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Feb. 2 2010 - 12:35 pm | 1,483 views | 2 recommendations | 6 comments

Study linking MMR vaccine and autism is retracted

Actress Jenny McCarthy (L), her son Evan, carr...

Image by AFP/Getty Images via Daylife

If you’ve followed the debate as to whether vaccines cause autism then you have probably come upon a study published in the journal The Lancet in 1998 that purported to show just that. Dr. Andrew Wakefield’s work was held up by thousands of parents who believed that a combination of childhood vaccines was the reason their children contracted autism. But for the past decade, most every other researcher in the field disputed Wakefield’s findings, and pointed out that there were ethical conflicts with Wakefield, his study’s subjects and the pharmaceutical industry.

In the scientific community, the study was long ago discredited. But because of the internet, it lived on, convincing the likes of Jenny McCarthy (shown here with husband Jim Carrey) and others that vaccines were harmful to the children they are meant to protect. Dozens of further studies have failed to show any link whatsoever between the preservatives in vaccines with increased incidence of autism.

Well, now, in an unusual move, The Lancet has issued a full retraction of the article and its findings.

It has become clear that several elements of the 1998 paper by Wakefield et al are incorrect… Therefore we fully retract this paper from the published record.

Wakefield himself may be stricken from Britain’s medical register. But will the pernicious notion that the MMR vaccine causes autism be fully put to rest?


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  1. collapse expand

    Well that research may have been retracted, however, what is their exact definition of “to discredit” and which scientific criteria did they employ to arrive at their conclusions? ”

    Are the studies they conducted even reliable or valid in their own right?

    According to the link, Dr Wakefield’s findings were not disproved , rather, his allegedly questionable methods and ethics have gotten the study stricken from the record. While admittedly smarmy, that doesn’t necessarily preclude valid results.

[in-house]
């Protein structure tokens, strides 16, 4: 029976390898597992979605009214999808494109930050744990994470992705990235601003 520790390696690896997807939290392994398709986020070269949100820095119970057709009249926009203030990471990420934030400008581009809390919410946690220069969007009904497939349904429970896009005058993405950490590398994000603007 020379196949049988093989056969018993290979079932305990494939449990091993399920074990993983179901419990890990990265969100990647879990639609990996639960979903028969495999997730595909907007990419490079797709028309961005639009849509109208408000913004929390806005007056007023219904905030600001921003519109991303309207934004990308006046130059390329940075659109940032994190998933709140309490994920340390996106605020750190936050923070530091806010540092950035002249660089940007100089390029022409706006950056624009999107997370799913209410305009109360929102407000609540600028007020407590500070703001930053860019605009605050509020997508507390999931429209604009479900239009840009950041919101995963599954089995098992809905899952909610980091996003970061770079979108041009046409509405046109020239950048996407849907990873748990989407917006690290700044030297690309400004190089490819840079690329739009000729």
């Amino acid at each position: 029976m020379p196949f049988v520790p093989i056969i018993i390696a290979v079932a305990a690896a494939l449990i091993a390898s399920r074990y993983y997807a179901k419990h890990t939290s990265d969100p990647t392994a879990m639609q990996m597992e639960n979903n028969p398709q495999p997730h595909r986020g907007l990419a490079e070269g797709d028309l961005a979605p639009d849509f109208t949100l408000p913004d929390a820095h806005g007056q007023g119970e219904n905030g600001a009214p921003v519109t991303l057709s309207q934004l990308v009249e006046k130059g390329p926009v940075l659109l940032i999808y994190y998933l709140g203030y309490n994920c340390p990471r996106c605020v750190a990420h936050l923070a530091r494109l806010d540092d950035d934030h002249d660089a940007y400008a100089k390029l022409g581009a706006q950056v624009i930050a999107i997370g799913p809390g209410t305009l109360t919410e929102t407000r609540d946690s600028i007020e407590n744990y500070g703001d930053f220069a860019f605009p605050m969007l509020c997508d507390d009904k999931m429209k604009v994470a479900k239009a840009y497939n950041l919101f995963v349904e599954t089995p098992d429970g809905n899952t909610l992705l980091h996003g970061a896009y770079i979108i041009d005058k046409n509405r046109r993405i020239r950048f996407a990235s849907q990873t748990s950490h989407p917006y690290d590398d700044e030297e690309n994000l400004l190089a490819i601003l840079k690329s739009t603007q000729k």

Personally, i believe where there is smoke there is fire.

    • collapse expand

      What other smoke? This was pretty much it. If there was a link, we would have found it. There have been, and will continue to be studies on this that turn up no link. However, unlike Jenny McCarthy, if suddenly the scientific community were proven wrong, we would accept it. She never will, no antivaxxers ever will. Ridiculous.

      In response to another comment. See in context »
  2. collapse expand

    facundo,

    Click on the link at the top of the piece. I wrote a long article on vaccine skepticism in the face of overwhelming scientific evidence that vaccines are safe and do not cause autism. There are numerous peer reviewed studies that show this.

    Nerdista,
    Agreed. Instinct seems to trump evidence in this case.

  3. collapse expand

    Hi David,

    I always question when dr’s. or whoever start with the “studies prove..” line.

    They very well may prove what they set out to, but I’m not going to take their words for it. There is too much room for too many nonobjective
    variables, including where the researchers possible biases may lie. Case in point, Dr. Wakefield, according to the press.

    From your article in the link:
    “Dr. Paul Offit, chief of infectious diseases at The Children’s Hospital, says there is no credible evidence that autism can be caused by the trace amounts of mercury found in childhood vaccine preservatives like thimerosal. Indeed, he points out that there are at least 10 studies that show just the opposite. ”

    Well that’s all well and good, but if the design is flawed, or it cannot be replicated, among other factors, then the “at least 10 studies” would not be valid or reliable. And the only way to ascertain that would be to see the actual scientific design .

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